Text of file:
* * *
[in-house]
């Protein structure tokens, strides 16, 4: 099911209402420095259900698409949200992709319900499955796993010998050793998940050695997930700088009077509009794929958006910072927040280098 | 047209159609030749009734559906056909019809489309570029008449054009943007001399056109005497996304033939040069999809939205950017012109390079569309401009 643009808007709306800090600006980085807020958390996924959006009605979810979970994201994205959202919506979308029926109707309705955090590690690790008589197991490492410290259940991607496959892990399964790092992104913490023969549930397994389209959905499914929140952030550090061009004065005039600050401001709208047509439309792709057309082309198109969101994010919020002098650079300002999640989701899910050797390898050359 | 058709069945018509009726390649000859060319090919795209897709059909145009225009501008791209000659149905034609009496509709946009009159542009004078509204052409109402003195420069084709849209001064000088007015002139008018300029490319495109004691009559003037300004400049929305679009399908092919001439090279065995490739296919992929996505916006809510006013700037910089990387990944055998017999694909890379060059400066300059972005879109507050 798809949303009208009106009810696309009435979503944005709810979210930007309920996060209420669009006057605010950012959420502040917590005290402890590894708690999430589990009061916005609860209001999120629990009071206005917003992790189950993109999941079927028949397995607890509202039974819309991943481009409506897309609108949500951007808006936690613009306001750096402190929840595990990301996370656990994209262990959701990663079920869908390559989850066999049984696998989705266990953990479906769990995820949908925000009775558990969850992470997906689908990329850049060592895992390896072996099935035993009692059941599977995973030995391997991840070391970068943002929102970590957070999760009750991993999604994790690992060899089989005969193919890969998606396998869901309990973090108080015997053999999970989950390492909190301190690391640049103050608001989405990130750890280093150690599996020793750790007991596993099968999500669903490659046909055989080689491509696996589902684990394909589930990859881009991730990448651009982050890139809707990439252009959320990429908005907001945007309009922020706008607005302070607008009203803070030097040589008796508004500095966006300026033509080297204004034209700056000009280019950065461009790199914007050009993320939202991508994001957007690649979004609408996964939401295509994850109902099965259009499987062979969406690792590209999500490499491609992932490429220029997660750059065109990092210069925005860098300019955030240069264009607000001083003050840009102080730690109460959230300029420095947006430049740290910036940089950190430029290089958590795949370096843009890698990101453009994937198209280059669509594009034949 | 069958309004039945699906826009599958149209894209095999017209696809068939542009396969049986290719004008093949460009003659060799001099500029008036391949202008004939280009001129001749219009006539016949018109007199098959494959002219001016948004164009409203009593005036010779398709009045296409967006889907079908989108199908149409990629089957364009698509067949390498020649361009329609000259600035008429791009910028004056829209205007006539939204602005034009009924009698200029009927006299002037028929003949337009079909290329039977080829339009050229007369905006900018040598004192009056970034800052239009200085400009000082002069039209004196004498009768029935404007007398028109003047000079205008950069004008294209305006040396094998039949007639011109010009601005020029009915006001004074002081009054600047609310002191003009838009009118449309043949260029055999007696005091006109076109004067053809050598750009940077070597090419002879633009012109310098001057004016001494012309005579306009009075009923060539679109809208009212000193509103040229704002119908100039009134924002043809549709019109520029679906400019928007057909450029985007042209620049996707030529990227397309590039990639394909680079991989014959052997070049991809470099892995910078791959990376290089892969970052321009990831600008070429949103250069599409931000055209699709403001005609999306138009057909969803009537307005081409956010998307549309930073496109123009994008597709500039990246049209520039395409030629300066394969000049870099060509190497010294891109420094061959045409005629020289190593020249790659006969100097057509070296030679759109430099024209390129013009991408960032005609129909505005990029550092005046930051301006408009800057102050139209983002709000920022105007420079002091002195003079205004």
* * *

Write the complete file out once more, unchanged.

[in-house]
């Protein structure tokens, strides 16, 4: 099911209402420095259900698409949200992709319900499955796993010998050793998940050695997930700088009077509009794929958006910072927040280098 | 047209159609030749009734559906056909019809489309570029008449054009943007001399056109005497996304033939040069999809939205950017012109390079569309401009 643009808007709306800090600006980085807020958390996924959006009605979810979970994201994205959202919506979308029926109707309705955090590690690790008589197991490492410290259940991607496959892990399964790092992104913490023969549930397994389209959905499914929140952030550090061009004065005039600050401001709208047509439309792709057309082309198109969101994010919020002098650079300002999640989701899910050797390898050359 | 058709069945018509009726390649000859060319090919795209897709059909145009225009501008791209000659149905034609009496509709946009009159542009004078509204052409109402003195420069084709849209001064000088007015002139008018300029490319495109004691009559003037300004400049929305679009399908092919001439090279065995490739296919992929996505916006809510006013700037910089990387990944055998017999694909890379060059400066300059972005879109507050 798809949303009208009106009810696309009435979503944005709810979210930007309920996060209420669009006057605010950012959420502040917590005290402890590894708690999430589990009061916005609860209001999120629990009071206005917003992790189950993109999941079927028949397995607890509202039974819309991943481009409506897309609108949500951007808006936690613009306001750096402190929840595990990301996370656990994209262990959701990663079920869908390559989850066999049984696998989705266990953990479906769990995820949908925000009775558990969850992470997906689908990329850049060592895992390896072996099935035993009692059941599977995973030995391997991840070391970068943002929102970590957070999760009750991993999604994790690992060899089989005969193919890969998606396998869901309990973090108080015997053999999970989950390492909190301190690391640049103050608001989405990130750890280093150690599996020793750790007991596993099968999500669903490659046909055989080689491509696996589902684990394909589930990859881009991730990448651009982050890139809707990439252009959320990429908005907001945007309009922020706008607005302070607008009203803070030097040589008796508004500095966006300026033509080297204004034209700056000009280019950065461009790199914007050009993320939202991508994001957007690649979004609408996964939401295509994850109902099965259009499987062979969406690792590209999500490499491609992932490429220029997660750059065109990092210069925005860098300019955030240069264009607000001083003050840009102080730690109460959230300029420095947006430049740290910036940089950190430029290089958590795949370096843009890698990101453009994937198209280059669509594009034949 | 069958309004039945699906826009599958149209894209095999017209696809068939542009396969049986290719004008093949460009003659060799001099500029008036391949202008004939280009001129001749219009006539016949018109007199098959494959002219001016948004164009409203009593005036010779398709009045296409967006889907079908989108199908149409990629089957364009698509067949390498020649361009329609000259600035008429791009910028004056829209205007006539939204602005034009009924009698200029009927006299002037028929003949337009079909290329039977080829339009050229007369905006900018040598004192009056970034800052239009200085400009000082002069039209004196004498009768029935404007007398028109003047000079205008950069004008294209305006040396094998039949007639011109010009601005020029009915006001004074002081009054600047609310002191003009838009009118449309043949260029055999007696005091006109076109004067053809050598750009940077070597090419002879633009012109310098001057004016001494012309005579306009009075009923060539679109809208009212000193509103040229704002119908100039009134924002043809549709019109520029679906400019928007057909450029985007042209620049996707030529990227397309590039990639394909680079991989014959052997070049991809470099892995910078791959990376290089892969970052321009990831600008070429949103250069599409931000055209699709403001005609999306138009057909969803009537307005081409956010998307549309930073496109123009994008597709500039990246049209520039395409030629300066394969000049870099060509190497010294891109420094061959045409005629020289190593020249790659006969100097057509070296030679759109430099024209390129013009991408960032005609129909505005990029550092005046930051301006408009800057102050139209983002709000920022105007420079002091002195003079205004």